In social studies I always used their community as an example when comparing parts of Canada (ie- describe what it was like here 200 years ago, now and 200 years in the future)
    I bought read aloud books from a variety of native writers (for fairy tales, I read rough faced girl). I cannot bebin to count how many Nanabushu books I bought and borrowed to read.
    When using music to teach reading, I used My paddles keen and bright, amoung others.

    I'm having a 100 followers celebration, would you please consider linking up? I'd love to feature you.
    Mrs. D

  2. Mrs. D, I had forgotten you had taught in MB before moving! These are all really great suggestions. Thank you so much! I actually have a really good lesson plan on the seven spirits that I am hoping to incorporate when we start working on world view.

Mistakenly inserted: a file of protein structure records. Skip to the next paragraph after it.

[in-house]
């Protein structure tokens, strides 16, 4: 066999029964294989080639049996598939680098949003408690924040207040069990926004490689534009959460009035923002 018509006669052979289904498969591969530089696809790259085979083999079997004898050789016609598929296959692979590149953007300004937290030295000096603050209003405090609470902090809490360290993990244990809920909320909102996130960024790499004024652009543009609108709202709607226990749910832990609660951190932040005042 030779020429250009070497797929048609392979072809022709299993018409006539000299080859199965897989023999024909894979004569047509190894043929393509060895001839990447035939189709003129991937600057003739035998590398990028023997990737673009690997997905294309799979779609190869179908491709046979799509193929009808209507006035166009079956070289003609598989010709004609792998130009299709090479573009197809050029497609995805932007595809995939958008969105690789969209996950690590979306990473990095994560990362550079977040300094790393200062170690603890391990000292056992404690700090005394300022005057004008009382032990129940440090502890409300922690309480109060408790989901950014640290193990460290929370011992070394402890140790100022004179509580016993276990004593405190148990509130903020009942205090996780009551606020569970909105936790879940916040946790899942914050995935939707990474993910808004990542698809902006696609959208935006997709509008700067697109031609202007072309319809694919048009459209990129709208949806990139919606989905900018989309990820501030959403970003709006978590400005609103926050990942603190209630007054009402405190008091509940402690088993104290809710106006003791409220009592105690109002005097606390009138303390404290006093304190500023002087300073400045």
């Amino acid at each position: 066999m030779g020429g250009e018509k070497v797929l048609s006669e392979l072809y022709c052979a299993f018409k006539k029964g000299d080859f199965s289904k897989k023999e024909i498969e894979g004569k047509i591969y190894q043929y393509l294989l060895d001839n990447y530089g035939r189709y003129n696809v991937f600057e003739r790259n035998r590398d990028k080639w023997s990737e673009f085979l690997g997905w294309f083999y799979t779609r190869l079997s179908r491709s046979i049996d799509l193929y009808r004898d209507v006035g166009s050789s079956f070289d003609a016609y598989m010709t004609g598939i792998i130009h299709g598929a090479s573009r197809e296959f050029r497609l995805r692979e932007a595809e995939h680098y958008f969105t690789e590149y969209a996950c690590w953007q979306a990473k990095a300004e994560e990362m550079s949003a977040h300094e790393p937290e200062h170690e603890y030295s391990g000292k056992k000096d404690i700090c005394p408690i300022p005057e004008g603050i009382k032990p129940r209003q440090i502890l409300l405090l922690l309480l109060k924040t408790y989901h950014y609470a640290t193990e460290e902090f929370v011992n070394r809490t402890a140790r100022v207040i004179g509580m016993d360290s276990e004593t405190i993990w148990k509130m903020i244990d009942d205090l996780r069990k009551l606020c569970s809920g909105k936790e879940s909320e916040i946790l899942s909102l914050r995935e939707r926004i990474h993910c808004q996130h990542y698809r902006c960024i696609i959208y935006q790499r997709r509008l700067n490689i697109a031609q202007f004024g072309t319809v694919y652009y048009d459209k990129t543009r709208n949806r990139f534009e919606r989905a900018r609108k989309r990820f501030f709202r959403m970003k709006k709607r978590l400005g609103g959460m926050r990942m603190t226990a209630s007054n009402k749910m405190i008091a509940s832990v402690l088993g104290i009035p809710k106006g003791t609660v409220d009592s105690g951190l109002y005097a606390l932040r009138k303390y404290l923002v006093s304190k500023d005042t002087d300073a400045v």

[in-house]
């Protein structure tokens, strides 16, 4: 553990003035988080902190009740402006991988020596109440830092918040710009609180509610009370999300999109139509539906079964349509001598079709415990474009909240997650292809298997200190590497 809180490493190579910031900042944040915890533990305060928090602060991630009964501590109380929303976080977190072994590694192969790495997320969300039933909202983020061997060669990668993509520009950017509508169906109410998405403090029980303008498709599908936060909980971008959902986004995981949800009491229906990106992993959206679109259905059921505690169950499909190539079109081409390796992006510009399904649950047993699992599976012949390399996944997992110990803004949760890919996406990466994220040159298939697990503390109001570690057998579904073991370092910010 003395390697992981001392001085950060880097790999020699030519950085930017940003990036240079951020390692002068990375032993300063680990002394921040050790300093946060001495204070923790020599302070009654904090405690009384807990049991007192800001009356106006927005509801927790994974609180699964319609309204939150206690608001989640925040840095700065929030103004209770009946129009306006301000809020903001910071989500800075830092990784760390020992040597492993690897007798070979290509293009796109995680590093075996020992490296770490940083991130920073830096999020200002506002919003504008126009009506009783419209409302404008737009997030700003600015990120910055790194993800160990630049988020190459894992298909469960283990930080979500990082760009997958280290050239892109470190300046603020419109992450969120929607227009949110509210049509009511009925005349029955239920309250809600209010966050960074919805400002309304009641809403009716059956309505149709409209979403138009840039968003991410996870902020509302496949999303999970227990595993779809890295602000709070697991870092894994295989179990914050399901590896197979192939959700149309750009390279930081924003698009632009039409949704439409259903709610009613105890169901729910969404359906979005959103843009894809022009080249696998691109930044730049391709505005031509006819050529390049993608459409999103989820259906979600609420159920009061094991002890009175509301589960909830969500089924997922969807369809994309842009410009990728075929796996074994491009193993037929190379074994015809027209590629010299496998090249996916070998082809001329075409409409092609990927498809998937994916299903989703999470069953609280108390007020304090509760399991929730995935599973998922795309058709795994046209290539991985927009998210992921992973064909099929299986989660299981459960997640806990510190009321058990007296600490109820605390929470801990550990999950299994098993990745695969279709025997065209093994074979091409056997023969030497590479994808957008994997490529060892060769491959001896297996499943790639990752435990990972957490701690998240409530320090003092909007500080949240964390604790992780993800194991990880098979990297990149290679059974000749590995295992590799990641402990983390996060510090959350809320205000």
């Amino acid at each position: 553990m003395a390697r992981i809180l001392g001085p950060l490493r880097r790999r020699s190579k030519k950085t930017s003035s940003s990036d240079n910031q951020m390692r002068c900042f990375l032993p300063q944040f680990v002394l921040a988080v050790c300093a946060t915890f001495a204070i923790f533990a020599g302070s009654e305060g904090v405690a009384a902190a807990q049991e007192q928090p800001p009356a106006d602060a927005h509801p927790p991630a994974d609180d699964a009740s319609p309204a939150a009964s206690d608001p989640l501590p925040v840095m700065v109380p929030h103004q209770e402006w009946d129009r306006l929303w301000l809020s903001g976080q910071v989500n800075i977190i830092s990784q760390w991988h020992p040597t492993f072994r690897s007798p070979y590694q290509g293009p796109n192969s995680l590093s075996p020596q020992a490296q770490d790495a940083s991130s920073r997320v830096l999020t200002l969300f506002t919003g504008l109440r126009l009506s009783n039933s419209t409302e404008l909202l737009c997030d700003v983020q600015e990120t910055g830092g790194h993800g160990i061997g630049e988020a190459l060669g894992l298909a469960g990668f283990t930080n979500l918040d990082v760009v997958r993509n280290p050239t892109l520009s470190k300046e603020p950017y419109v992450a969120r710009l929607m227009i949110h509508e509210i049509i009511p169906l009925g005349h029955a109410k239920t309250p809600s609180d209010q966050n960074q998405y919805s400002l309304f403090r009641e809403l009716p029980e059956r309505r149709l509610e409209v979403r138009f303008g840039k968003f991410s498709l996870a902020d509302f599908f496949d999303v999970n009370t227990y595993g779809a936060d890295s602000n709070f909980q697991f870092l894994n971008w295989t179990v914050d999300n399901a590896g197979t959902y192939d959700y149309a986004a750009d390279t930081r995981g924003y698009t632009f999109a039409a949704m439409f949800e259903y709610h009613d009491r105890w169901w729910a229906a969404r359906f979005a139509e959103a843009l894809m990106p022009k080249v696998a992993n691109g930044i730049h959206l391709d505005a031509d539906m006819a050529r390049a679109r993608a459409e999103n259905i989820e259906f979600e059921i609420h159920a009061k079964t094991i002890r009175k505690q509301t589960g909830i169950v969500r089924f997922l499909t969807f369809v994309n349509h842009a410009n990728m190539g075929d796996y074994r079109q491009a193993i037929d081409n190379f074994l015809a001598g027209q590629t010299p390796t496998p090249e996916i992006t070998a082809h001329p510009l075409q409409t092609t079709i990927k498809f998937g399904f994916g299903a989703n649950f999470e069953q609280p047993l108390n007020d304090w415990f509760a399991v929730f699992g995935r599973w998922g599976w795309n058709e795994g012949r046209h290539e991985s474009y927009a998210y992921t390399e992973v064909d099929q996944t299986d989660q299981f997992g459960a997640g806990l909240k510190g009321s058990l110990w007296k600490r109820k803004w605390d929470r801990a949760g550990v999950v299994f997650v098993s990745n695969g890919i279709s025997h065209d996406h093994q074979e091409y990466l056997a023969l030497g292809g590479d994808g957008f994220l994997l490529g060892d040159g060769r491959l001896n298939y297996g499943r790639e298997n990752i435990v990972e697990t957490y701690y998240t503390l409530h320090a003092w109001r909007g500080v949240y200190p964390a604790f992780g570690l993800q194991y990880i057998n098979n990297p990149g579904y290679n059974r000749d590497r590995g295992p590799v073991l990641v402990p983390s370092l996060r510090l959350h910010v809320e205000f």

PS, I am all linked up with your giveaway now :)

  3. Miss L
    This is such a tough situation that you are in. There is so much history that has shaped a comment that was made by your student. Although I will admit I have not had this instance exactly I have worked with various other cultures at including them into mainstream schools.